On becoming the father of a tween: A letter to myself

He’s learning how to be him, and you’re learning how to be a father.

father and son
Photo courtesy of Christin Lola/Adobe Stock

Ahead of this Father’s Day, we’re asking Northern Virginia Magazine’s husbands to write letters to themselves as young dads with the knowledge they have now.

Dear Mike,

Tomorrow you’ll witness the single most awe-inspiring and terrifying event of your life. You’ll laugh, cry and be excited all at the same time. In the moment you become a father, the entire weight of the world will begin to press down on your shoulders, threatening to paralyze you with fear and indecision.  But the moment your son is born, and you see the look on his mother’s face in the instant their eyes meet for the first time, you’ll know without a doubt that life itself is truly a miracle and anything is possible.

In the days that follow, you’ll change a million diapers, wear spit-up to work, get peed on several times, clean poop out of the sink, promise to move heaven and earth if he just stops crying and singSweet Baby Jamesso many times, you’re worried you’ll never want to hear that song again.  Just as you start to get the hang of things, new challenges pop up, like diaper rashes, teething and ear infections, but those trials and tribulations are nothing compared to the smiles, laughs and Sunday afternoon nap time on the couch with your son curled up in your arms.

As months turn into years, there’s preschool, kindergarten and grade school, all of which come with their own tests. Your son will make and lose friends, struggle at times with school, play sports and go from being your baby boy to your little man. Occasionally you’ll worry you’re doing more harm than good, but you find solace in the late-night conversations with your wife about values, perseverance and generally just doing the right thing.

Eventually, the tween years hit, and your little man is all too often replaced with mood swings, a laissez-faire approach to school and a too-cool attitude.  You wonder what happened to the toddler who used to make silly faces and shake his head around in circles, giggling uncontrollably, any time someone asked if he was crazy.  This, by far, will be the most challenging phase so far, so let me give you a few helpful tips:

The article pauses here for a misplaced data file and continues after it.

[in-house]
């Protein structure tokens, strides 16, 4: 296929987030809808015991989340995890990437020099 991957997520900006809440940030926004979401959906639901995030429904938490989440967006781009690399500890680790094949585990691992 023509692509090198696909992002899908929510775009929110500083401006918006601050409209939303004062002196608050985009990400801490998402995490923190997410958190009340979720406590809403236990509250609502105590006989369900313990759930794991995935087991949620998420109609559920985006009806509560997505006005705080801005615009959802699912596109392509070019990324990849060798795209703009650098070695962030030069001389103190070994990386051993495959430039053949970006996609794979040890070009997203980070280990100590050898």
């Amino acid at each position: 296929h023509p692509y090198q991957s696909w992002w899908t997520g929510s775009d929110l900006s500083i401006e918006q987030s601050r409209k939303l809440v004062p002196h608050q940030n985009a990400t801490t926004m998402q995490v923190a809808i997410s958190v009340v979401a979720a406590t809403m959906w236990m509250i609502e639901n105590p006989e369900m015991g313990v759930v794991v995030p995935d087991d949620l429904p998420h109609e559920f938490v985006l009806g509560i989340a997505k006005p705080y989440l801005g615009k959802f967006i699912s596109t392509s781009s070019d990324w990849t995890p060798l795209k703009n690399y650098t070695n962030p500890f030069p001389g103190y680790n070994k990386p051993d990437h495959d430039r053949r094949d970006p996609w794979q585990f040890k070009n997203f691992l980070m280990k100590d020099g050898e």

1. When your son starts yelling, screaming back does NOT de-escalate the situation.

2. The disable/enable feature for his cell phone on your family plan gives you godlike capabilities.

3. The first time he cuts the grass, pull out a lawn chair and crack open a beer—it will taste amazing.

4. When you say things like Instabook and Facechat, he gets extremely embarrassed—bonus embarrassment points if his friends are around.

5. Sooner than you ever expected, he’ll wear the same size clothes and shoes as you, but luckily, your wife buys him awesome clothes, and it’s hysterical to see how mortified he gets when you wear them.

6. He’s exactly like you in more ways than you ever could have imagined, for better and worse. You can’t change that, so embrace it and use it to help understand him.

But as a parent the things that will keep you up at night worrying about his future aren’t the one-liners you can sneak in during the day to get a rise out of him. They are the situations where you see him becoming his own man and hope you are guiding him on the right path.

One random day, driving home from work, “Sweet Baby James” comes on the radio, and you think about the past 13 years and realize you wouldn’t trade any of it for the world because your son is growing before your eyes. With every interaction and every emotion he’s going through, he’s trying to figure out who he is and where he’s going. While most of the time it might seem like you’re just along for the ride, every once in a while, he still needs you, and you know you’ll be there for him when he does. Those are the moments that define your relationship, and among all the highs and lows, he’s learning how to be him, and you’re learning how to be a father.